Whether she meant to or not, my mom gave me permission to stop worrying. There would be no genetic testing, amnio, or high-risk evaluation. My husband was on board for waiting and hoping for the best. It would be weeks until I’d find out he’d cried his own private tears.

By the time our baby was born, beautiful, pink, and perfect, the intensity of my worries had faded to the point where I hardly remembered worrying about her vitality.

Pregnant again less than two years later, I’d forgotten nearly everything I knew about babies. I (mistakenly) remembered babies being easy, that all they do is sleep. Yet, I remembered the anguish my husband and I experienced in the aftermath of that ultrasound with painful accuracy. The anxiety of skipping the ultrasound and letting our second baby remain a mystery until the day of her birth was nothing compared to that.

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Unstructured play is play without predetermined rules of the game. There are no organized teams, uniforms, coaches or trainers. It is spontaneous, often made-up on the spot, and changeable as the day goes on. It is the kind of play you see when puppies chase each other around a yard in endless circles or a group of kids play for hours in a fort they created out of old packing boxes.

Unstructured play is fun—no question about it—but research also tells us that it is critically important for the development of children's bodies and brains.

One of the best ways to encourage unstructured play in young children is by providing open-ended toys, or toys that can be used multiple ways. People Toy Company knows all about that. Since 1977, they've created toys and products designed to naturally encourage developmental milestones—but to kids, it all just feels like play.

Here are five reasons why unstructured play is crucial for your children—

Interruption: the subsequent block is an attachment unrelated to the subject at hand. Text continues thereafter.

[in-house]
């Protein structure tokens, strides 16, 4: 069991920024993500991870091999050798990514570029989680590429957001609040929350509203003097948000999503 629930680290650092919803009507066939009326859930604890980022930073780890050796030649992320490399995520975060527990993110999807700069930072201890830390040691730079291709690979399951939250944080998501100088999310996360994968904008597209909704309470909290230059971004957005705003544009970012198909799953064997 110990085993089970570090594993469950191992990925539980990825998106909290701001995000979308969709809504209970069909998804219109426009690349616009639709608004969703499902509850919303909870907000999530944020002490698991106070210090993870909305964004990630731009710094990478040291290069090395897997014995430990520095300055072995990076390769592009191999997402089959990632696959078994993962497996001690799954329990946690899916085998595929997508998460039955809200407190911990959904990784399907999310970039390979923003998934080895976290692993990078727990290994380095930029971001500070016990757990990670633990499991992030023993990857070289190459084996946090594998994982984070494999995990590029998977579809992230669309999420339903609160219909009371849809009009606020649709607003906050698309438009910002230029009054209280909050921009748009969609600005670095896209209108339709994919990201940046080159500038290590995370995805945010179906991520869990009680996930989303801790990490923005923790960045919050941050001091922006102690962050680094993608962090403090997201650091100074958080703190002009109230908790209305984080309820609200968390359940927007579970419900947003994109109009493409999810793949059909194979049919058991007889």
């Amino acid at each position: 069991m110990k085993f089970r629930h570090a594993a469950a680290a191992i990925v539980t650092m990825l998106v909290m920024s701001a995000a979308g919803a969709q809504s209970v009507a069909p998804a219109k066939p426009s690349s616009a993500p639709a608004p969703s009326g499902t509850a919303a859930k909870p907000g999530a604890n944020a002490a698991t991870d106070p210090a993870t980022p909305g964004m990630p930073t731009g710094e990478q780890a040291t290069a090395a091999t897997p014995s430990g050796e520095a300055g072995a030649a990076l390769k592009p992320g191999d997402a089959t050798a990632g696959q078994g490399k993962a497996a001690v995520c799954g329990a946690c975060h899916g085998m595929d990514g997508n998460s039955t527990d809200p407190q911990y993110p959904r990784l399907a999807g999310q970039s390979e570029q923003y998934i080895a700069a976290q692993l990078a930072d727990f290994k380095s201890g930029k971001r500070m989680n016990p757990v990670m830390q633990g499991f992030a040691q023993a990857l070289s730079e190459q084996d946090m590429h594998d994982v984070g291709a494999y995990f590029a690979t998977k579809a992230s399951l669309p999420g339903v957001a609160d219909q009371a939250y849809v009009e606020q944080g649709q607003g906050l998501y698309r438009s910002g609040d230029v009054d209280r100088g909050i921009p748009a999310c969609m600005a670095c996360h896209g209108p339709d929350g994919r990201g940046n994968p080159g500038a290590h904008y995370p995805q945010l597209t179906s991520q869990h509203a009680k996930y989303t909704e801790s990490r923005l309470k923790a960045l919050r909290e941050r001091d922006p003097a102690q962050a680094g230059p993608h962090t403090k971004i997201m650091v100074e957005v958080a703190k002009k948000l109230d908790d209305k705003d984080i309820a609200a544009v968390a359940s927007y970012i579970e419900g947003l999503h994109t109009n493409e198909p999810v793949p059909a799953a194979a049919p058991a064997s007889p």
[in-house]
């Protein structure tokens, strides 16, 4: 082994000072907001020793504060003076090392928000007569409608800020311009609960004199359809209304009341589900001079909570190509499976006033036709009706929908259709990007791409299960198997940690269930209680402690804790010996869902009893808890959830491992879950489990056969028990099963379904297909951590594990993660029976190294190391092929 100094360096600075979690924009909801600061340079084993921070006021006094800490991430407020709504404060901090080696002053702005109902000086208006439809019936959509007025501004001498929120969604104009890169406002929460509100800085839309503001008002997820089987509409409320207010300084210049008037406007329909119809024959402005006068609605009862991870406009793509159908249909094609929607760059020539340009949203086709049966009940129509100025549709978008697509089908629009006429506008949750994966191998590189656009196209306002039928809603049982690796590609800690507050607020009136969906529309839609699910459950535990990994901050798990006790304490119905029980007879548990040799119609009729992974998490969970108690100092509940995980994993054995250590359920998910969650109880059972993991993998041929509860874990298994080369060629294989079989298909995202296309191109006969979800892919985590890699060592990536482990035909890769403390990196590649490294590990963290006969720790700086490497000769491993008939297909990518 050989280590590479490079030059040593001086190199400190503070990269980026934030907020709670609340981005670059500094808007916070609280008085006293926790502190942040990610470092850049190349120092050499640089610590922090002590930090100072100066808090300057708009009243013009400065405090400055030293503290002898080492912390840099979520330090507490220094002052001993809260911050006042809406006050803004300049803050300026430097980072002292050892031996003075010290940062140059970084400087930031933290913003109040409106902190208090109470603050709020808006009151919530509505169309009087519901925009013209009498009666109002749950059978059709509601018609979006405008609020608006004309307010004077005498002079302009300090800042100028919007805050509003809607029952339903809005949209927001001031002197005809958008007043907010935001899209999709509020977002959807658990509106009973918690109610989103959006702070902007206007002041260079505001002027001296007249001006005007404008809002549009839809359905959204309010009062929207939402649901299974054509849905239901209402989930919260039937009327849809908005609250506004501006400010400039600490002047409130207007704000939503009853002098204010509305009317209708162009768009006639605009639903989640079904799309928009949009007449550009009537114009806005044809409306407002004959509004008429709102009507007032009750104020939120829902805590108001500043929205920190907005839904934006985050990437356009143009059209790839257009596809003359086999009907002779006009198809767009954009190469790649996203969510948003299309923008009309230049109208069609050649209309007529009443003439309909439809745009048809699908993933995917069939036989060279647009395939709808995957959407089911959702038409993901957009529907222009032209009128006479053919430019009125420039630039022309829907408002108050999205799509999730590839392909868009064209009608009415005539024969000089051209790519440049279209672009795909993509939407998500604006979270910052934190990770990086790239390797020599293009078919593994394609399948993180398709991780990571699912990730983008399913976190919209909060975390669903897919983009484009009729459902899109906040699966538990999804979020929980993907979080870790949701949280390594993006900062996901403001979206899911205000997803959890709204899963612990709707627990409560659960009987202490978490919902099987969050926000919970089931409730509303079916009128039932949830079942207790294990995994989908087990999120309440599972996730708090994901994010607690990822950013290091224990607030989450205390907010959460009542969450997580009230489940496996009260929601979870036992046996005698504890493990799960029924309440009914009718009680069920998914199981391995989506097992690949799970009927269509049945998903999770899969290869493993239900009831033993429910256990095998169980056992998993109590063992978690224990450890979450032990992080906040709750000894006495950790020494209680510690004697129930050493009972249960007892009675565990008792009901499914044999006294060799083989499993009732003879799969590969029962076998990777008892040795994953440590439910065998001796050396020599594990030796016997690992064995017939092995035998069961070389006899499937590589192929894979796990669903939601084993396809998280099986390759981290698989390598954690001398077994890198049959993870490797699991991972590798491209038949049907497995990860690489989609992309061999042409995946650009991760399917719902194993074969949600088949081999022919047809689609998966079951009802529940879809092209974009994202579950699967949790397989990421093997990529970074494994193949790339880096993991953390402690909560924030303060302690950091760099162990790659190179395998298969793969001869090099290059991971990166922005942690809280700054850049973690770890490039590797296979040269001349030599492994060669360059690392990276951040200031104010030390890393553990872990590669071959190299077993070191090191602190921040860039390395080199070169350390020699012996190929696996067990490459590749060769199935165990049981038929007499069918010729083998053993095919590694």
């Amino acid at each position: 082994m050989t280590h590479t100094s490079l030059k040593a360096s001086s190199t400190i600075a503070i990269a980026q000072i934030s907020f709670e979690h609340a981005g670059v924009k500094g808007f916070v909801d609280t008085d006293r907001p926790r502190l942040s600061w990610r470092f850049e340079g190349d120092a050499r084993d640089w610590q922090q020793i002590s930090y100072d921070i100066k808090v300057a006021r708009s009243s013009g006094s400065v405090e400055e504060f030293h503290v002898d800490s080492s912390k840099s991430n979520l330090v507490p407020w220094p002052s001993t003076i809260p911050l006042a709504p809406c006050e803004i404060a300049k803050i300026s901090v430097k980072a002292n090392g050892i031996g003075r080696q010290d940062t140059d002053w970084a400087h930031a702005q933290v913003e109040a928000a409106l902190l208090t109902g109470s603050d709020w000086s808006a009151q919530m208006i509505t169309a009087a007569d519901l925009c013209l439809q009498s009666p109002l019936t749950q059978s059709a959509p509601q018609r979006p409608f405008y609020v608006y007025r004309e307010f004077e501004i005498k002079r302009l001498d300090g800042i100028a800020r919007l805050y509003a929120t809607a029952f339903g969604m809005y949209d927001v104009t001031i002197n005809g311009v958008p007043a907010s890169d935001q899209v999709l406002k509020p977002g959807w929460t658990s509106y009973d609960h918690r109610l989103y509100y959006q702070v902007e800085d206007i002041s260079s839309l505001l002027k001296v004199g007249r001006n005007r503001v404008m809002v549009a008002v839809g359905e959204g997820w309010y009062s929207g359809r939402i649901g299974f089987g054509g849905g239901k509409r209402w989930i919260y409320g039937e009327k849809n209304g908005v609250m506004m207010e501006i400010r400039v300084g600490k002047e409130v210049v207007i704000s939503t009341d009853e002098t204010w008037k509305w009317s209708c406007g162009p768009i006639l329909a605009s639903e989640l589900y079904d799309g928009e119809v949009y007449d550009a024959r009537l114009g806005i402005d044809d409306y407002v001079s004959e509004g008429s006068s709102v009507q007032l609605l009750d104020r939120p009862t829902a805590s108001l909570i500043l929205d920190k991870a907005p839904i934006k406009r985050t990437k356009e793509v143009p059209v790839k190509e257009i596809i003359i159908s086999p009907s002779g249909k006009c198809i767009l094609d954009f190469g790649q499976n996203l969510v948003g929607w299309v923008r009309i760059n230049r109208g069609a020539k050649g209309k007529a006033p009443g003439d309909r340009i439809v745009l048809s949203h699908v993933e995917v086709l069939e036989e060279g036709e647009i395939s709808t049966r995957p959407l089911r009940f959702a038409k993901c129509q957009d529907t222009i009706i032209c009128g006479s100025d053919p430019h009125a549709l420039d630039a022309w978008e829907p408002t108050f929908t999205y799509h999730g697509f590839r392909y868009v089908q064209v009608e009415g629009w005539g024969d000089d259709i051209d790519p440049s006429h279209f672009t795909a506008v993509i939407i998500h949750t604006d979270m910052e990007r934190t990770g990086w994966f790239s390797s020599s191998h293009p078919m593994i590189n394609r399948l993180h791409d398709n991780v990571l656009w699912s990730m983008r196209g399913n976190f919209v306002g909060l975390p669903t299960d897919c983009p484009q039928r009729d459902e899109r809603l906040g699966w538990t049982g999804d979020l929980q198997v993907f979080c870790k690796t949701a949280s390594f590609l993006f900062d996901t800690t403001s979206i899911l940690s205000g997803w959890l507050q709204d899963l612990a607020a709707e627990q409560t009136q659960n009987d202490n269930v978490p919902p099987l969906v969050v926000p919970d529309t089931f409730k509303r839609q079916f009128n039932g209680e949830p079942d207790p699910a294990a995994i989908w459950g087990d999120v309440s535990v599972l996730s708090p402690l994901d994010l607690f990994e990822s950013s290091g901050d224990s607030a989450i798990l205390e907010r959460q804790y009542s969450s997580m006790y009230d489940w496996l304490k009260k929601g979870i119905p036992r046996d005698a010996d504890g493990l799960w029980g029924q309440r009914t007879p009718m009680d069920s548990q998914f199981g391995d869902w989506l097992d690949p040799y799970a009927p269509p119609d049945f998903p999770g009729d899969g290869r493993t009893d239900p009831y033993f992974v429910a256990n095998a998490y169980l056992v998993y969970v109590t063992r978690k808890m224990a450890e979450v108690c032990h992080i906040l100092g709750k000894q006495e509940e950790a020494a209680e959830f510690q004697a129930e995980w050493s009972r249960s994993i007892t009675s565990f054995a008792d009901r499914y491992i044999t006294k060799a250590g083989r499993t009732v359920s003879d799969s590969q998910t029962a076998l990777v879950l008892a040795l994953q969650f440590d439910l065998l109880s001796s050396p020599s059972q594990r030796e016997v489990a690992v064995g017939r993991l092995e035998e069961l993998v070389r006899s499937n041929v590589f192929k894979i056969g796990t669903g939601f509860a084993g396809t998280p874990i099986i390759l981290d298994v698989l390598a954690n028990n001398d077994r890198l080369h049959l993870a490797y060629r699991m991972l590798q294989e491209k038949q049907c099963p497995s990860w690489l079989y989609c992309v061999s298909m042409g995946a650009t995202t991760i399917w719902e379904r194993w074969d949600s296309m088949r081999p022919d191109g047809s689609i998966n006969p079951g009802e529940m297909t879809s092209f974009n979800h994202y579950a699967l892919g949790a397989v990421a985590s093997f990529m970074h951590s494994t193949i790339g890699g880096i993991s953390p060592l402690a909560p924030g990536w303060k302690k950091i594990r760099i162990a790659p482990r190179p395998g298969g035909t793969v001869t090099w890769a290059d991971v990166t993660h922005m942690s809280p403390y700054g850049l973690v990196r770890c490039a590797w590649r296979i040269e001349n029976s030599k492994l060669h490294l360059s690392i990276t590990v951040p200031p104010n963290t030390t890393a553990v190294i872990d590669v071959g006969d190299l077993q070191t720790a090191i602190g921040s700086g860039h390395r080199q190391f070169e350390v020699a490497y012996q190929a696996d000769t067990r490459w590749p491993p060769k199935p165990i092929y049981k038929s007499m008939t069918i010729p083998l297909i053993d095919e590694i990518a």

1. It changes brain structure in important ways

In a recent interview on NPR's Morning Edition, Sergio Pellis, Ph.D., an expert on the neuroscience of play noted that play actually changes the structure of the developing brain in important ways, strengthening the connections of the neurons (nerve cells) in the prefrontal cortex, the area of the brain considered to be the executive control center responsible for solving problems, making plans and regulating emotions.

Because unstructured play involves trying out different strategies without particular goals or serious consequences, children and other animals get to practice different activities during play and see what happens. When Dr. Pellis compared rats who played as pups with rats that did not, he found that although the play-deprived rats could perform the same actions, the play-experienced rats were able to react to their circumstances in a more flexible, fluid and swift fashion.

Their brains seemed more "plastic" and better able to rewire as they encountered new experiences.

Hod Lipson, a computer scientist at Cornell sums it up by saying the gift of play is that it teaches us how to deal with the unexpected—a critically important skill in today's uncertain world.

2. Play activates the entire neocortex

We now know that gene expression (whether a gene is active or not) is affected by many different things in our lives, including our environment and the activities we participate in. Jaak Panksepp, Ph.D., a Professor at the University of Washington studied play in rats earning him the nickname of the "rat tickler."

He found that even a half hour of play affected the activity of many different genes and activated the outer part of the rats' brains known as the neocortex, the area of the brain used in higher functions such as thinking, language and spatial reasoning. We don't know for sure that this happens in humans, but some researchers believe that it probably does.

3. It teaches children to have positive interaction with others

It used to be thought that animal play was simply practice so that they could become more effective hunters. However, Dr. Panksepp's study of play in rats led him to the conclusion that play served an entirely different function: teaching young animals how to interact with others in positive ways. He believed that play helps build pro-social brains.

4. Children who play are often better students

The social skills acquired through play may help children become better students. Research has found that the best predictor of academic performance in the eighth grade was a child's social skills in the third grade. Dr. Pellis notes that "countries where they actually have more recess tend to have higher academic performance than countries where recess is less."

5. Unstructured play gets kids moving